Book author decries KWF censorship

Ghio Ong - The Philippine Star
Book author decries KWF censorship
The book "Kalatas: Mga Kuwentong Bayan at Kwentong Buhay" by Rommel B. Rodriguez, is one of five books that KWF wants pulled out of classrooms and libraries.
From the Facebook page of Rommel Rodriguez

MANILA, Philippines — One of the authors of the books allegedly ordered pulled out by commissioners of the Komisyon sa Wikang Filipino (KWF) lamented the said move by the agency, saying some words used in his work were taken out of context.

Last Tuesday, a program on Sonshine Media Network International (SMNI) titled “Lakas Kasama ang Bayan” featured KWF books that allegedly contained “subversive” messages and those influenced by communist rebels.

Among the books mentioned in the program, which was hosted by former National Task Force to End Local Communist Armed Conflict (NTF-ELCAC) spokesperson Lorraine Badoy, was “Kalatas: Mga Kuwentong Bayan at Kuwentong Buhay” by University of the Philippines (UP) literature and creative writing professor Rommel Rodriguez.

The program also displayed excerpts from the book, one of which read, “Gayunman, dahil sa isang tinig na sumakop sa lugar na inaakalang ganap na ang pag-angkin ng mga manlulupig, inilantad ang pananatili ng mga kasagutang hindi na nangangailangan ng tanong. Matagal nang may tugon sa mga ganitong uri ng bisitang paulit-ulit lamang na tinatanong, at walang iba ‘yon kundi rebolusyon,” with “at walang iba ‘yon kundi rebolusyon” highlighted.

Another quote in the book read, “May iba’t ibang dahilan ang tao kung bakit sila umaakyat ng bundok. Ang iba para mamasyal, ang maghanap ng adventure, ang saglit na takas an ang buhay sa siyudad. May iba para matuto, o para magsaliksik. Requirement sa klase o project para maka-graduate. May umaakyat ng bundok upang hanapin ang musang mailap at bihirang makita. May umaakyat ng bundok upang humawak ng sandata.” The last sentence was also underlined.

On the same day that the SMNI program was broadcast, KWF commissioners Carmela Abdurahman and Benjamin Mendillo Jr. issued a memorandum explicitly ordering that five books, including “Kalatas,” would be stopped from being printed and distributed.

The books allegedly contained “subversive” and “subliminal messages” that could violate Republic Act 11479 or the contentious Anti-Terrorism Act of 2020, according to the KWF order.

Speaking to “The Chiefs” on Cignal TV’S One News last Friday night, Rodriguez asserted that the words highlighted in the commentary program were “taken out of context.”

“They were taken out of context because after all, it is so easy to say they are subversive because they contained such words. Am I the only one who used ‘revolution’ and ‘weapon’? No. Many people in history have used them,” he said in English and Filipino.

He added that he wrote the book, including the highlighted words, with the intention of telling the facts and not encouraging people to take up arms and fight the government.

The author stressed that he would leave it to readers to provide their own context on his literary pieces.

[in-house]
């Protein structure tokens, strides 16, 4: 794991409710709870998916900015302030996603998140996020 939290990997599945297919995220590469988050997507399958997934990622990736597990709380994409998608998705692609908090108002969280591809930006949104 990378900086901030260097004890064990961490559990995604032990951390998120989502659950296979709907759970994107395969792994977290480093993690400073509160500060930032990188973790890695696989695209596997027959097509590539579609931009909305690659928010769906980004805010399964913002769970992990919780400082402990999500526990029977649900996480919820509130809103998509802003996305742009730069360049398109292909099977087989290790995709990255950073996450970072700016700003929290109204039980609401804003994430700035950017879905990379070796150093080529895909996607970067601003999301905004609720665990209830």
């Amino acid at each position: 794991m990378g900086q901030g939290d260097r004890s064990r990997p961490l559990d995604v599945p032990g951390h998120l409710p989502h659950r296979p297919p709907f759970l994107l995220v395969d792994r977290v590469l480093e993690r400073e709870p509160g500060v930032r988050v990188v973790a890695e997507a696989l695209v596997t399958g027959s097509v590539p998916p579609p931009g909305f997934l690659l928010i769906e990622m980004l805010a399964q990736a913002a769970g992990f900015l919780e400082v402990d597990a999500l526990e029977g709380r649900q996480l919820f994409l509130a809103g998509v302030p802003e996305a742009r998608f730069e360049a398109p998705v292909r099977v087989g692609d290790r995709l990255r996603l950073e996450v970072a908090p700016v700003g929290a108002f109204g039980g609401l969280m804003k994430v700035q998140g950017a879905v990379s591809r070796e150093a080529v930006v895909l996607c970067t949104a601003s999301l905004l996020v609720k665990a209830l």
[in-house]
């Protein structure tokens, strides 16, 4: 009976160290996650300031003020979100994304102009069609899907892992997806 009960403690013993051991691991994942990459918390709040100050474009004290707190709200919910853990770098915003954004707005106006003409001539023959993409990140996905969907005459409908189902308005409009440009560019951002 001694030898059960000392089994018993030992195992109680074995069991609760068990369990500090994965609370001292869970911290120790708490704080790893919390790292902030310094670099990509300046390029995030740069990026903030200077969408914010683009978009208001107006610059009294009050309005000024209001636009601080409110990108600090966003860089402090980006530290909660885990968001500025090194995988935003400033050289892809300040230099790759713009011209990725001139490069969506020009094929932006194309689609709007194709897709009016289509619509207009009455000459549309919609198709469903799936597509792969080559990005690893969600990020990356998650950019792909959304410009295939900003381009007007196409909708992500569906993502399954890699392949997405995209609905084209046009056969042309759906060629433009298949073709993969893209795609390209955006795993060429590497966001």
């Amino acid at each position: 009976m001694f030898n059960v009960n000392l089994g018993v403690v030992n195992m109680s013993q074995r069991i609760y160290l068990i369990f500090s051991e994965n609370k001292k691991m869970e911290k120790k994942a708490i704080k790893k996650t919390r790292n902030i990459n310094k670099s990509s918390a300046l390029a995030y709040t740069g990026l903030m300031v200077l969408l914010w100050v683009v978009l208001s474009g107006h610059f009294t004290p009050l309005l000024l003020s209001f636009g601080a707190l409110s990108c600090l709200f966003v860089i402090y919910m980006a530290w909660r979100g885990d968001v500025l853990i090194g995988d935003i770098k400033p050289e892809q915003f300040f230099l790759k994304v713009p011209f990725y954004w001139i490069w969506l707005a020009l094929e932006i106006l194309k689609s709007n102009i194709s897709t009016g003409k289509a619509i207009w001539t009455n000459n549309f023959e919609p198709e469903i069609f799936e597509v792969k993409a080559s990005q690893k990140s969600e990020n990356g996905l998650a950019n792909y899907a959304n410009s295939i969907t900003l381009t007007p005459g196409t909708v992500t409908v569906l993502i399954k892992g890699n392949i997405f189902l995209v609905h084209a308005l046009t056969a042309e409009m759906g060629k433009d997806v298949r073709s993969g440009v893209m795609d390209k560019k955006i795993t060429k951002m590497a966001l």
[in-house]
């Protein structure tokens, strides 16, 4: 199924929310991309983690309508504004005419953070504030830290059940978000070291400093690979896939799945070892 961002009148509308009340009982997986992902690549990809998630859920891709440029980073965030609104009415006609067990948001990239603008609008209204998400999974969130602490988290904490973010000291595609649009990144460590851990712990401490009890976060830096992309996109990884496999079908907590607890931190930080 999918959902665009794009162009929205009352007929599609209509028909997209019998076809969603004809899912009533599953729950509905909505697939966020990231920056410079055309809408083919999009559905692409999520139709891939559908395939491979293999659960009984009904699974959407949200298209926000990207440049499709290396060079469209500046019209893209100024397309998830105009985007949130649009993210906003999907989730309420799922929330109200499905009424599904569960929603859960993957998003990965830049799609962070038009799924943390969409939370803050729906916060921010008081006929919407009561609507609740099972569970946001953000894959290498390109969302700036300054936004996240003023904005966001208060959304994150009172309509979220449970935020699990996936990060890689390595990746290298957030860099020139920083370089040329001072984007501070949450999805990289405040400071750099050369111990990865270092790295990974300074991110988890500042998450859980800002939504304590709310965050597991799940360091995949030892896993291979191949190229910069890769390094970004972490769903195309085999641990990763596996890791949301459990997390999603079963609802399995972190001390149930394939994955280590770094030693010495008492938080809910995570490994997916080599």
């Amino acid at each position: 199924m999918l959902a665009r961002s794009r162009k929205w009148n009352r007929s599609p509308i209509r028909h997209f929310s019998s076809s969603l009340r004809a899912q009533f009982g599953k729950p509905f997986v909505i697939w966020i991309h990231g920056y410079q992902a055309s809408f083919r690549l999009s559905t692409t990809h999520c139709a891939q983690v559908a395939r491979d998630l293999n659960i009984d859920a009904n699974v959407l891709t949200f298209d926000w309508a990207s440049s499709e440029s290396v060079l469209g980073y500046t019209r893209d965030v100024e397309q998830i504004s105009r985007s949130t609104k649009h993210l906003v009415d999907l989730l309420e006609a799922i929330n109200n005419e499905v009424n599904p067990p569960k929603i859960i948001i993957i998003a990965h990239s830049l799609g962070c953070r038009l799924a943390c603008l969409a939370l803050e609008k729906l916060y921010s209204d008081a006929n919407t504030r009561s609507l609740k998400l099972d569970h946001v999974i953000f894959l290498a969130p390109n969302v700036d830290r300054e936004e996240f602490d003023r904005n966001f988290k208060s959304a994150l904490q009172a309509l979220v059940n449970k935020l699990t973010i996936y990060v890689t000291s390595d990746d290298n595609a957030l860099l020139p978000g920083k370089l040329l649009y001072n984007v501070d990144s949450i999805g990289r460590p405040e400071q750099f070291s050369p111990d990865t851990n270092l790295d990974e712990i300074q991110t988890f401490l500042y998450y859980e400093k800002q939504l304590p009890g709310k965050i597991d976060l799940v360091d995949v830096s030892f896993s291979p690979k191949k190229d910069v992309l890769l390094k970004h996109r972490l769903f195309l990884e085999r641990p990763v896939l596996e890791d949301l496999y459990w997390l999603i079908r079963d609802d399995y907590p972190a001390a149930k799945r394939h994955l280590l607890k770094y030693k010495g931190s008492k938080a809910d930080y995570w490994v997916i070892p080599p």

“If their understanding is that my work is anti-government, for me this is how I understood what is happening in our country that I need to record as a writer,” he said.

Rodriguez, who does not hold a copy of his own book yet, also pointed out that before the controversial KWF memorandum, his book was “certified” for publication, and was eventually launched last April.

“As far as I know, there was a board of editors that examined my work, copyedited and did the layout. My documentary evidence was that I have the certification that my work underwent review process,” he said.

He added that his book “Kalatas” was available to readers of all ages. It featured a collection of folktales that discusses formation of social values, as well as short essays that tackle contemporary and social issues that he had witnessed.
In defense of his work, Rodriguez said tagging his book as “subversive” was a “very dangerous accusation.”

“It definitely has a chilling effect on the community of artists and writers. The writer would question if using certain words or being critical or writing about poverty and oppression is already prohibited,” he said.

“Perhaps, a good start would be to further popularize the value of arts and literature, that they serve a purpose, that they are rational and they are the reason why our artists and writers create. If you’re curtailing our freedom to create, censorship is our muse,” he added in Filipino and English.

CHR urges caution

Meanwhile, the Commission on Human Rights (CHR) has urged the KWF to further study its recent directive stopping the publication and distribution of books it tagged as “subversive” and “anti-government.”

CHR executive director Jacqueline de Guia said caution must also be exercised in interpreting the provisions of the Anti-Terrorism Act, which KWF commissioners cited as the basis of the directive.

De Guia asked the KWF to go into further inquiry on the contents of the publications, stressing that a safe and secure country is only possible if there are no infringements of rights to freedom of expression and speech. – Janvic Mateo

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